[Let's learn] 13th Age

Victim

Registered User
Validated User
Sorcerer is a lot less dependent on the rolls than it might seem ime. Granted, my sor was a half elf, but between the racial, and spellfist feats, it was rather uncommon to not have an arc spell go off. Gather power can place a lot of weight on once per battle abilities. Compared to a normal "hit d3 or d4 targets" aoe type spell, arcs don't feel any more random, and it's easier to force additional hits.
 

Civil Savage

Proud Lifetime Member
RPGnet Member
Validated User
Wizards
This game is happy to let Wizards be real arcane masters. I love that Cantrips and Utility Spell options let the Wizard be able to handle all kinds of things without (much) sacrificing combat power. I like that familiars are fun and beneficial without a lot of bookkeeping. And the talents give good options generally for fine-tuning the kind of arcane powerhouse you want.

I don't think I have any questions, but if anybody has fun Vance's Polysyllabic Verbalizations stories, I'd love to hear them--and general advice, observations, or experiences.

While we're doing character classes, I plan to jump over to 13 True Ways and check out the classes there as well.
 

Raveled

Hail Tzeentch!
Validated User
I love that the advice for Cantrip Mastery leans into "let your players be awesome." A Wizard who has this talent and invests feats into it can use minor workings of magic for everything -- dressing, cleaning, cooking, flavoring meals and lighting your camp site. It's a distinctly different take from the Tolkien atmosphere of we're-basically-camping-but-one-of-us-has-pointy-ears.
 

NinjaPaladin

Member
Validated User
Regarding talent flavors, 13th Age is so friendly to reskinning everything that I would happily let folks name their talents whatever they want. Heck, the game flat-out tells Bard players to rename their songs and Battle Cries.

Regarding wizards, I used Cantrip Mastery to make a Wizard who acted as a thief. His cantrips were his thieves’ tools, so he would use them to pick locks and disable traps and such. Not as many bonuses as a Rogue, but being able to do it from across the room was handy.
 

Lord Shark

Varoonik!
Validated User
I had a pretty bad time with a wizard player who had the Evocation talent -- he could easily blow up half an encounter by himself. I don't think I'd allow it in future 13A games I ran.
 

Victim

Registered User
Validated User
It's pretty crazy, and I think the official nerf that tunnel vision on force salvo+evocation really missed the mark. We made evocation once per day instead of battle, and it still seemed like a high power ability.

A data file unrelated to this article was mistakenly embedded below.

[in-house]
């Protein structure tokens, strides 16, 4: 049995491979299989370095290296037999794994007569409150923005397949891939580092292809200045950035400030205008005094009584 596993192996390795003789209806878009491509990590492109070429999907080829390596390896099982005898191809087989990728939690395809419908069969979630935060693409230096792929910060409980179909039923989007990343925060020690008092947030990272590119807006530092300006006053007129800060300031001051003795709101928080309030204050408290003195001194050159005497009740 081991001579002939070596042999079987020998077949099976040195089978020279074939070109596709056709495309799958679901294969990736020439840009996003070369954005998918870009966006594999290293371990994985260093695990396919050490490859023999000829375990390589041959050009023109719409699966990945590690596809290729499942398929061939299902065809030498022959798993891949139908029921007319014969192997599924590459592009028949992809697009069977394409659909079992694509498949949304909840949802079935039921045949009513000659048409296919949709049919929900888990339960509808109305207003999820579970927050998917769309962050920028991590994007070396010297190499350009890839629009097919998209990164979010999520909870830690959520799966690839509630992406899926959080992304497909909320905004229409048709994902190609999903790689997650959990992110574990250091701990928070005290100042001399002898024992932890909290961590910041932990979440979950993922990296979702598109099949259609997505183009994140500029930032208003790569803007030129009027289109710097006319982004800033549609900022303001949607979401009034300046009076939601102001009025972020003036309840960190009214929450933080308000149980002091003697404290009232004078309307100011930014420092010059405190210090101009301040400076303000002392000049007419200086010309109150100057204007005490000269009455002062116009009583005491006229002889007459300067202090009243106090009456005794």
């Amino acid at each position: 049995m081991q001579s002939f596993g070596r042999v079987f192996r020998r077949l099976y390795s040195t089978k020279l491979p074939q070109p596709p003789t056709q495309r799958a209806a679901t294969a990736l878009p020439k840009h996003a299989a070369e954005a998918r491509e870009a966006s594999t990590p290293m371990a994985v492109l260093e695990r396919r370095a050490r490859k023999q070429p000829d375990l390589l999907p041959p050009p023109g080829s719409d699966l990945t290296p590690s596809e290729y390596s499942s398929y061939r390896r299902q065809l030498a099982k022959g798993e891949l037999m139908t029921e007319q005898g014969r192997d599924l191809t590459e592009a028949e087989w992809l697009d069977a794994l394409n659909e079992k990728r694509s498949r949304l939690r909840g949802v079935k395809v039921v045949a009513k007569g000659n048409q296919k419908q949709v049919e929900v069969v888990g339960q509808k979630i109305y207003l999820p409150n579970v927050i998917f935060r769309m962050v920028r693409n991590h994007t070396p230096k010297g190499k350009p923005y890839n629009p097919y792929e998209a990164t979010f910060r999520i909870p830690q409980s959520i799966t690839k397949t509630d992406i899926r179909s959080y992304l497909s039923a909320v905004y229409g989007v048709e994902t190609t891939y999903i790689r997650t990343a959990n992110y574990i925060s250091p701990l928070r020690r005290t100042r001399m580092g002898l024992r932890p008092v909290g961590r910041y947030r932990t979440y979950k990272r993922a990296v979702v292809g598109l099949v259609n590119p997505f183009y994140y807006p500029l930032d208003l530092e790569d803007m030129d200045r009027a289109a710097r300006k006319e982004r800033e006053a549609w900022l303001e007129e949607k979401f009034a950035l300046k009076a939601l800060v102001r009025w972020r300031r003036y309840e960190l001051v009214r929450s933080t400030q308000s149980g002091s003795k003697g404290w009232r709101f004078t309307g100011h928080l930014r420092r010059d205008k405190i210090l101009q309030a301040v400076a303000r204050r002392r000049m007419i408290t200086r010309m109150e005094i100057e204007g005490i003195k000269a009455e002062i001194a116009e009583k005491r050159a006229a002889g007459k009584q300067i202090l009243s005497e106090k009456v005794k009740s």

The sorcerer gp+forced chains could similarly be encounter wrecking, but also has counterpart and comes out a round later. nOne thing our dm did in that game was, when up leveling monsters, to only boost their hp by a lot and not increase their other traits. So enemies could survive the big round two bomb so the fights weren't over instantly, but they were not so threatening for their level.
 

Civil Savage

Proud Lifetime Member
RPGnet Member
Validated User
Chaos Mage
(Once again the weekend lets me read more.)

First, I love that bit in the gear section that lists all the weird stuff and introduces it with "get the boring stuff out of the way first. And that Chaos Mages are the only class that HAS to take a randomly rolled amount of GP to start with.

(One of the factors that got me to finally buy this game was its repeated mentions in the "games that are great to read" thread, and it's stuff like this that makes me see why.

I admire the way they handle High Weirdness--giving it a couple of dials so that individuals and groups can make it a common or limit it to just when the Chaos Mage gets critted and someone else has the ability to shut it off. This game does better than many in recognizing that there are different tastes in gaming.

Obviously, this is the class that really cranks up the randomness--though ultimately, the spells available are a pretty limited list (though you can opt for the talents that let you steal spells from other classes to increase the diversity, and obviously creative players can do a lot with reskinning their base spells into different flavors.

Don't think I have questions, but as always, unsolicited advice, commentary, and stories are welcomed.
 

LatinaBunny

Moody Mermaid
Validated User
I love these read through types of threads, and it’s nice to learn tips and such for this game as well. :)

Thanks for making a reading thread, Civil Savage Civil Savage ! :) We can learn together, lol! ;)

(I haven’t played 13th Age yet, but the system seems intruiging enough for me to want try DMing it. The major area where I’m still super-iffy on is the whole Icons stuff, which I plan either to customize or take out entirely. That Icons aspect feels like the trickiest part for me, personally.)

This readthrough has made me realize how much all 13A classes are geared for offense. It’s all Offense plus something else. Rogues are Offense plus mobility, Paladins are Offense plus tanking and support, Fighters are Offense plus tanking and control. (Although Paladins can control a bit with the challenge, and Fighters feel super supportive every time they intercept someone who is about to clobber my squishy hero.) The fact that most non-mages are rolling a bunch of d8s (occasionally d10s for a big weapon or d6s for a dual-wielding Ranger) means everyone gets to knock over enemy minis.
This is awesome! :D I’m a combat-heavy player and GM/DM, so this is music to my ears, lol.
 
Last edited:

AndrewTBP

You are Number 6
RPGnet Member
Validated User
I've had a Chaos Mage in my Roll20 13th Age Alliance game. It took a lot of work to setup the card deck used instead of the stones, and rollable tables, but it worked well in play.
 
Top Bottom